A stolen yacht. A dramatic Coast Guard rescue. A dead fish. And the famed home featured in the classic 1985 film “The Goonies.”
Combined, Oregon police called it a series of “really odd” events along the Pacific Northwest coast spanning 48 hours that concluded Friday night with the arrest of a Canadian man.
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Jericho Wolf Labonte, 35, of Victoria, British Columbia, was taken into custody in the northwestern Oregon resort town of Seaside, police said in a news release.
He’d been pulled from the ocean hours earlier by a Coast Guard swimmer, just after the yacht he was piloting capsized amid high waves. He was briefly hospitalized for mild hypothermia.
Labonte was discharged before authorities in nearby Astoria, Oregon, saw the rescue video and said they recognized him as the same person who covered over security cameras at the “Goonies” house and left the fish on the porch.
Police in Seaside, about 17 miles south of Astoria, said they found Labonte on Friday evening at a homeless shelter where he was staying “under an alias,” and arrested him on charges of theft, criminal mischief, endangering another person and unauthorized use of a vehicle.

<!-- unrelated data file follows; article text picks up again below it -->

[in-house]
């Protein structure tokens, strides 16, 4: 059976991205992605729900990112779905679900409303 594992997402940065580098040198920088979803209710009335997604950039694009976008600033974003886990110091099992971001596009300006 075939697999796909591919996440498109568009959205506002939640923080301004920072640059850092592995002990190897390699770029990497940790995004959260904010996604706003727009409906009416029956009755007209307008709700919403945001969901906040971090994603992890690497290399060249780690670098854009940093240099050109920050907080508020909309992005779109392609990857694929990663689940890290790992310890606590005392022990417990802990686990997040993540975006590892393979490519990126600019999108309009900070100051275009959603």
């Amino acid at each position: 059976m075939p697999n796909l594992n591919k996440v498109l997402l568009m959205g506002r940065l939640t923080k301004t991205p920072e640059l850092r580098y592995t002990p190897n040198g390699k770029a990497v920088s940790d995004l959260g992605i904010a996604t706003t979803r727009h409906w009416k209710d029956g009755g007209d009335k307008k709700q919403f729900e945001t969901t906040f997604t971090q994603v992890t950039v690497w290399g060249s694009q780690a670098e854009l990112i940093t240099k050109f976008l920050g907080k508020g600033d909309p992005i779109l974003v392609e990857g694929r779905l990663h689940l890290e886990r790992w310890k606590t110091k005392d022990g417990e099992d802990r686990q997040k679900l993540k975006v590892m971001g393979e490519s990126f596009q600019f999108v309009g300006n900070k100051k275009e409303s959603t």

He’s also wanted in Canada for “other cases,” Seaside police said.
It wasn’t immediately clear Sunday whether Labonte had an attorney who could comment on his behalf.
“It’s been a really odd 48 hours,” Astoria Police Chief Stacy Kelly said Friday.
Police had been looking for Labonte since Wednesday, when an acquaintance alerted them to a video Labonte posted on social media of himself leaving a dead fish at the “Goonies” house and dancing around the property, Kelly said. The Victorian home was recently sold to a fan of the film, after being listed for $1.7 million.
Friday afternoon, before Labonte’s arrest, the Coast Guard shared stunning video of the rescue by Petty Officer 1st Class Branch Walton, a newly minted rescue swimmer from Greenville, South Carolina.
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The 35-foot (11-meter) yacht had been reported stolen by its owner Friday afternoon. As the swimmer approached, a large wave slammed into the vessel, rolling it over and throwing a man, later identified as Labonte, into the water.
The mouth of the Columbia, the largest North American river flowing into the Pacific Ocean, is known as “the graveyard of the Pacific” for its notoriously rough seas.
The Associated Press contributed to this article.